When I encounter a quote on Facebook that implores me to adopt a belief or orientation, I ask myself if the ruling elite would want me to believe that. So much of the accepted wisdom of today is just the stuff the landed aristocracy feeds to the peasants to keep them docile and subservient. Facebook quotes constantly remind me to be happy, not to complain, and even that reality is an illusion. In that case, asking for a raise would make one look like a spiritual Neanderthal who refused to be happy and get along with his peers. It would make one look like an asshole.

Incidentally, when I was working at a university in China, a Chinese teacher friend of mine (OK, it was my girlfriend) told me I should ask for a raise. She said that the government was giving all public teachers raises. I really had no idea, as most the Chinese teachers and especially the “leaders” (a term for anyone in administration, irrespective of whether or not they have the quality of a leader) perpetuated the idea that the foreign teaches made a lot more money than the local Chinese teachers. This had been the case years before, but then Chinese teachers younger and less educated than me, with less experience, were making more money than I was. I demanded to be paid the same as Chinese teachers with the same qualifications. As I put it in a letter, “I refuse to work for less money because I am not Chinese.” I managed to get myself and all the other foreign teachers a raise. My salary went from 4,000 yuan a month to 5,000.

Before getting this raise, yes, I got pissed off. I stood up for myself. And I was also annoyed that I had to go and stick up for myself. But right now one of the reasons I’m able to take time off is because of the extra disposable income I made because of taking action and not being happy.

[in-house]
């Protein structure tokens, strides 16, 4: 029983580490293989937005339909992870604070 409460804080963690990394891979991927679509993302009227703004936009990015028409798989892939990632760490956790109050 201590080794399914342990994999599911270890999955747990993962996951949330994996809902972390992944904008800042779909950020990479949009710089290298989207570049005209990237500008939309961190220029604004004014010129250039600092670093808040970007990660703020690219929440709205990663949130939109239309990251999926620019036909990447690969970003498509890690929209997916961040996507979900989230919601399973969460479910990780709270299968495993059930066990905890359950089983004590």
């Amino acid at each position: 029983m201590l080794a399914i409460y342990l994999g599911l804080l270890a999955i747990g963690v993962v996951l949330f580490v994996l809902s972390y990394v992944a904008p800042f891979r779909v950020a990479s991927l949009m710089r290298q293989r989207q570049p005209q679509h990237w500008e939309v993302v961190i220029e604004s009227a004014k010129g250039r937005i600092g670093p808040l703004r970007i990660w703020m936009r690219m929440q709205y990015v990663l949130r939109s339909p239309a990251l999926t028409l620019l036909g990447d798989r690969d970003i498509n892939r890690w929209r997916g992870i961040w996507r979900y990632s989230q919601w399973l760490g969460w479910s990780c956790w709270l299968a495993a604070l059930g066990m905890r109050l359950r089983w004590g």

Still going with this example, I told my boss at the university that I was easy to please. One merely had to not try to cheat me or take advantage of me. THAT is a very tall order in China. I’ll skip the dissertation on how hierarchy works in China for now, but if I was merely treated decently, I would have been happy. For years I was happy at that job, until they finally broke our agreements and I resigned.

We live at a critical time for our species. Most of us will meekly go along with mass suicide directed by an elite, fantastically wealthy few, who are so blinded by their own greed that they don’t even realize that they will go down with the ship along with the rest of us. What is needed in response to the refusal to stop pumping CO2 into the air, for example, is NOT happiness and a refusal to criticize, but resistance, tough resistance. There needs to be acute rational criticism of the policies and underlying paradigm of those who, in the name of personal profit, refuse to curb emissions. People need to be angry enough to take action, and fight back.

If we are happy with the way things are, that suits the status quo fantastically. We are like happy slaves, happy with slavery. But if we can just keep up believing that we need to be happy long enough, it will be too late to fight back in anger. Our species will be doomed, and we will have been happy about it.

The meek shall inherit the dearth.

~ Ends